Entertainment, Licensing and Digital Segment
Entertainment, Licensing and Digital segment net revenues increased 28% to $96.5 million for the second quarter of 2019, compared to $75.5 million for the second quarter of 2018. Revenue growth was primarily driven by MAGIC: THE GATHERING ARENA, which went into open beta status in the fourth quarter of 2018, and to a lesser extent, by consumer product licensing net revenues during the second quarter of 2019.
Entertainment, Licensing and Digital segment operating profit decreased to $7.9 million for the second quarter of 2019, from $21.8 million for the second quarter of 2018. Overall, the decrease in Entertainment, Licensing and Digital segment operating profit was due primarily to higher program production expense and amortization as well as increased advertising, development and administration costs for MAGIC: THE GATHERING ARENA and other digital gaming initiatives.
Global Operations
The Global Operations segment operating loss of $6.0 million for the second quarter of 2019 compared to an operating loss of $10.0 million for the second quarter of 2018. 
Corporate and Eliminations
The operating profit in Corporate and Eliminations totaled $5.2 million for the second quarter of 2019 compared to operating profit of $2.5 million for the second quarter of 2018 driven by cost-saving initiatives implemented as a result of the Company's 2018 restructuring program.

First Six Months of 2019
The following table presents net revenues and operating profit for the Company's three principal segments for each of the six months ended June 30, 2019 and July 1, 2018.
 Six Months Ended
 June 30, 2019 July 1, 2018 %
Change
Net Revenues*     
U.S. and Canada segment$868.4
 $802.4
 8 %
International segment660.1
 668.4
 -1 %
Entertainment, Licensing and Digital segment188.5
 149.9
 26 %
     

Operating Profit *    

U.S. and Canada segment$120.1
 $46.5
 >100%
International segment(15.8) (55.9) 72 %
Entertainment, Licensing and Digital segment38.0
 38.9
 -2 %
*For the six months ended July 1, 2018, revenues of $21.3 million, and operating profit of $6.4 million, were reclassified from the U.S. and Canada segment to the Entertainment, Licensing and Digital segment.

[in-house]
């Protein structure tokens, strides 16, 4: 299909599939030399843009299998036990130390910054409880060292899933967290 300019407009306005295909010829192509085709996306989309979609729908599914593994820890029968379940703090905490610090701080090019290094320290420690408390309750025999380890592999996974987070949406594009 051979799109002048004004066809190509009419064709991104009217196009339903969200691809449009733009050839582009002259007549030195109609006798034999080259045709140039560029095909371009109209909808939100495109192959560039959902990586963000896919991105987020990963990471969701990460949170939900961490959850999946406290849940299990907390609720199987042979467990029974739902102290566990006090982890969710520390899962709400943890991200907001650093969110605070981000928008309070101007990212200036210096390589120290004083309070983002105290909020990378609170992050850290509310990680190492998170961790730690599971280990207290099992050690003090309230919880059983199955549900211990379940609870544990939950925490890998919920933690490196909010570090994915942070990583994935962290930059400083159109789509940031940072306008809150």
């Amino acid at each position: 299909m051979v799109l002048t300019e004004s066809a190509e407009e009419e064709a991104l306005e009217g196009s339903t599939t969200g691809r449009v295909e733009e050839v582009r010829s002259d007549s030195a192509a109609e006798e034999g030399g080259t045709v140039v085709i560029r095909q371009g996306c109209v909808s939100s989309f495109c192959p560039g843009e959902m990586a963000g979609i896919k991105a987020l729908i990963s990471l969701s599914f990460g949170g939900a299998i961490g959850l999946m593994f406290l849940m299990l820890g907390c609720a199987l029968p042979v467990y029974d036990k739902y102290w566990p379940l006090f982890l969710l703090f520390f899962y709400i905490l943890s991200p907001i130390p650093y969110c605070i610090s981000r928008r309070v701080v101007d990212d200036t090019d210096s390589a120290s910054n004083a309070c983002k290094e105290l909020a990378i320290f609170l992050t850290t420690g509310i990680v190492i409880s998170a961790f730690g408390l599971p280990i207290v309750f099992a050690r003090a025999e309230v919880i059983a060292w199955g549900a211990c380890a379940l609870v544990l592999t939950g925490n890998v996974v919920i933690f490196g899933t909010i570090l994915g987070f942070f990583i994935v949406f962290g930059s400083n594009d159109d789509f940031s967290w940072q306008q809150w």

U.S. and Canada Segment
The U.S. and Canada segment net revenues for the six months ended June 30, 2019 increased 8% compared to 2018.  In the first six months of 2019, net revenue increases in the Franchise Brands and Emerging Brands portfolios were partially off-set by lower net revenues in the Partner Brands and Hasbro Gaming portfolios.
In the Franchise Brands portfolio, increases in net revenues from MAGIC: THE GATHERING, PLAY DOH, TRANSFORMERS and MONOPOLY products were partially offset by lower net revenues from NERF, MY LITTLE PONY and BABY ALIVE products. In the Partner Brands portfolio, lower net revenues from STAR WARS and DREAMWORKS’ TROLLS products were partially offset by net revenue contributions from the introduction of the Company's UGLYDOLL and OVERWATCH products. In the Hasbro Gaming portfolio, higher net revenues from DUNGEONS & DRAGONS and DUEL MASTERS products were offset by lower net revenues from PIE FACE, SPEAK OUT and certain other Hasbro Gaming products. In the Emerging Brands portfolio, net revenue contributions from the introduction of the Company's POWER RANGERS products, as well as net revenue increases from FURREAL FRIENDS and PLAYSKOOL products were partially offset by net revenue decreases from LITTEST PET SHOP products.
U.S. and Canada segment operating profit for the six months ended June 30, 2019 increased to $120.1 million, or 13.8% of segment net revenues, compared to $46.5 million, or 5.8% of segment net revenues, for the six months ended July 1, 2018. The operating profit in the first half of 2018 included expenses of $52.3 million related to the Toys“R”Us liquidation in the U.S. The increase in operating profit in the first half of 2019 was driven by higher revenues and favorable product mix partially offset by start-up expenses associated with opening a new Midwestern U.S. warehouse and higher intangible asset amortization costs associated with the Power Rangers brand acquisition.
International Segment